From left, Daveed Diggs, Okieriete Onaodowan, Anthony Ramos and Lin-Manuel Miranda in 'Hamilton'
From left, Daveed Diggs, Okieriete Onaodowan, Anthony Ramos and Lin-Manuel Miranda in 'Hamilton'

“The have-nots are gonna win this,” sings the title character early on in Hamilton, the exuberant new musical written by Lin-Manuel Miranda, who also stars as Alexander Hamilton. Rooted in hip-hop but branching out to jazz, R&B and 1960s pop, the show manages to reference current debates over violence and inequality while schooling the audience in one of the US’s greatest non-presidential founding fathers.

Directed with affection by Thomas Kail and with fierce choreography by Andy Blankenbuehler, Hamilton centres on the volatile relationship between Hamilton and Aaron Burr. First, they help foment the Revolution; next, they help govern the nation. With a nod both to his ambition and to the famous 1804 duel in which Burr kills him, Hamilton raps: “Hey, yo, I’m just like my country/I’m young, scrappy and hungry/And I’m not throwing away my shot.”

Of all the entertaining ironies of this virtually sung-through musical, none delights more than the fact that Burr, Thomas Jefferson, James Madison and George Washington are all played by African-Americans. As Burr, Leslie Odom Jr shapes the story smoothly, and, as both Jefferson and the Marquis de Lafayette, Daveed Diggs rap-battles against Miranda’s Hamilton in an instant classic addition to hip-hop’s long line of legendary beefs.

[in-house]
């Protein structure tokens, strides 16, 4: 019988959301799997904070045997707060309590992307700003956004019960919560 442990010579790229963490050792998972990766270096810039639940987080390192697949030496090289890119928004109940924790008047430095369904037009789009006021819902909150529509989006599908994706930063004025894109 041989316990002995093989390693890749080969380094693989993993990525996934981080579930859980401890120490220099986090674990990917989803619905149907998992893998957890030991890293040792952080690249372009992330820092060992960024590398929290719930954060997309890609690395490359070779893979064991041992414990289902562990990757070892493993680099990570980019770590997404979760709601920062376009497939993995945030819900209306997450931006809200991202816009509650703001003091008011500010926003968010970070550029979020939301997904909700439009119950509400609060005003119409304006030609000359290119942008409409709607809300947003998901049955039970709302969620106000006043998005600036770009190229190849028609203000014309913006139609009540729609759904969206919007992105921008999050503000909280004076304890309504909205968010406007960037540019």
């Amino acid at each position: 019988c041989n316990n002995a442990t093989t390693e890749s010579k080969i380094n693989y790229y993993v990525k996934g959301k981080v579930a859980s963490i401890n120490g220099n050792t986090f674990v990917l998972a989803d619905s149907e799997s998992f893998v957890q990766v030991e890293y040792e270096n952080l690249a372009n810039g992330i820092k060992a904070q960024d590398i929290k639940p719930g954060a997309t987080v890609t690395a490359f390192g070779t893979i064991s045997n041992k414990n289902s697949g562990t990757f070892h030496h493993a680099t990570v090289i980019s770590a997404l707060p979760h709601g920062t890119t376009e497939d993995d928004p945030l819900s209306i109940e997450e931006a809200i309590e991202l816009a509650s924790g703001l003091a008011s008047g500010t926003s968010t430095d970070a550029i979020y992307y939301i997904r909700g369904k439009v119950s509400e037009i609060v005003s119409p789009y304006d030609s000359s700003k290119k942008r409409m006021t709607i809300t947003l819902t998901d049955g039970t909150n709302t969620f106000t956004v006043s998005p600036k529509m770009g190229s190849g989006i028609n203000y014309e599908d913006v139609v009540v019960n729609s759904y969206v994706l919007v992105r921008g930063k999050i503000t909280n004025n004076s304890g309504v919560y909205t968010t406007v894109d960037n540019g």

Miranda loves Notorious B.I.G. and Mobb Deep but he also knows his Gilbert and Sullivan and Beatles. There is a Lennon-ish lilt to the way King George III — in a delicious comic turn from Brian D’Arcy James — tells the colonial upstarts: “When push/Comes to shove/I will send a fully armed battalion/To remind you of my love.”

Based on the biography of Alexander Hamilton by Ron Chernow, this musical occasionally gets a little too drunk on historical detail: I could have done without the second-act detour into the 1791 whiskey rebellion. But any peccadilloes — and Hamilton himself committed a few, of the sexual variety — can be forgiven in light of the infectious energy with which the cast move round the wood-and-brick warehouse-like stage (warmly lit by Howell Binkley).

Miranda concludes his testosterone-laden epic not with a crash but with a caress. I won’t give that secret away, and would encourage you to find out for yourself, if you can scare up tickets to this sold-out engagement. Don’t worry: Broadway, and a much longer run, beckon.


publictheater.org

Photograph: Joan Marcus

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